The Rev. Frank H. Moss III Resurrection/Pent. 10/Pr. 12B/July 29, 2018 2 Kings 4:42-44/Ep. 3:14-21/Jn. 6:1-21
This is indeed the prophet who is to come into the world.
The feeding of the 5000 is the only one of Jesus’ miracle stories that appears in all four Gospels. In fact, it appears twice in Matthew and Mark, once with 5000 people and a second time with 4000. Clearly it is a very important story. That is especially true of John’s version which we heard today.
If you have studied the Gospels at all, you probably know that Mark is the oldest Gospel and both Matthew and Luke borrowed a lot of their material from Mark. That is not true of John. His version is the latest and he leaves out a lot of the material that the other three Gospel writers share, including Jesus’ birth story and the last supper. The fact that he included the feeding of the 5000 suggest that it was a very important story in his narrative.
By the time Jesus burst on the scene the people of Israel had spent a lot of their time in exile. Much of the Old Testament describes stories of the Israelites being dragged off into exile and then being rescued by the prophets and brought home. None of those stories is more important than Moses’ leading the Israelites out of Egypt to the Promised Land. It involved the overcoming of the sea and the miraculous feeding of the Israelites in the Wilderness. It is such an important story that the Jews still observe Passover as one of their most important feast days. It is impossible to read today’s Gospel without seeing the striking parallels with the Exodus story.
Whenever Jesus had spent a lot of time with the crowds, he always retreated to a quiet place to recharge his batteries. Unfortunately, wherever he went, the crowds followed him, as they did in today’s reading. As often happened, they had no plan other than to be with Jesus. When mealtime came, Jesus asked the disciples how they were planning to feed the crowd. In typical fashion they responded that it was impossible. Much to their astonishment, Jesus took the meager resources that a young boy had brought and divided it until there was enough for everyone, with food left over.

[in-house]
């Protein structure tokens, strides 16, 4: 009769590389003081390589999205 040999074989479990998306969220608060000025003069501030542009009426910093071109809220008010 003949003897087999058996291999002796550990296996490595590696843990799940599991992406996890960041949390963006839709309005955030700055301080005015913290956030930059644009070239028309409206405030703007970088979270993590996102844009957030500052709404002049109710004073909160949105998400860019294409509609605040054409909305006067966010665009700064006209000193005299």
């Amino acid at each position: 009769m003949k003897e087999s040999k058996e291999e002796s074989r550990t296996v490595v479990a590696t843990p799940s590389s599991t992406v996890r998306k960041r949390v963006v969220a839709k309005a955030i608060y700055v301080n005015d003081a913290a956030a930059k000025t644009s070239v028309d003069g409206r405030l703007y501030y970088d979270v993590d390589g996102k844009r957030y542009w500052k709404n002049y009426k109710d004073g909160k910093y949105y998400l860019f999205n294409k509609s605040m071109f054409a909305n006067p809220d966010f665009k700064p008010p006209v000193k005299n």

The people of Israel had spent their entire history waiting for a king, a conqueror who could finally assert their place in the world. After all the things that they had witnessed Jesus’ doing, they were convinced that he was the one: “This is the prophet who is to come into the world.” Their long wait was over. Unfortunately, Jesus had not come to be the kind of king they had been waiting for. He fled to the mountains and when we next see him the disciples are caught in a huge storm and are terrified. Jesus walks to them on the water, the storm is calmed and the disciples are saved.
Why did John put these two stories together this way? They were not intended for us to marvel over miracles, but to really see who Jesus is. Jesus is the one who comes to calm the seas and to feed the hungry. John used these two stories as his version of baptism and the Eucharist. Just as Moses calmed the water so the Israelites could cross over to the other side, the water of baptism carries us over to the other side as members of the body of Christ. Then we are fed by Jesus with the bread that doesn’t ever run out and all of our hungers are satisfied.
As some of you may know, Betsy and I live at Cascade Manor and we had to do some major downsizing to keep our apartment from looking like a furniture store. We are now at the point where we don’t need anything. It has been a hard adjustment for me because I have come to realize that I really like to buy things even though I know that the joy of having new stuff only lasts for a little while. As John points out in the Gospel, the only thing that truly lasts is our life in Christ and the bread we share at the altar. As the crowd found out, the king is here and nothing else matters.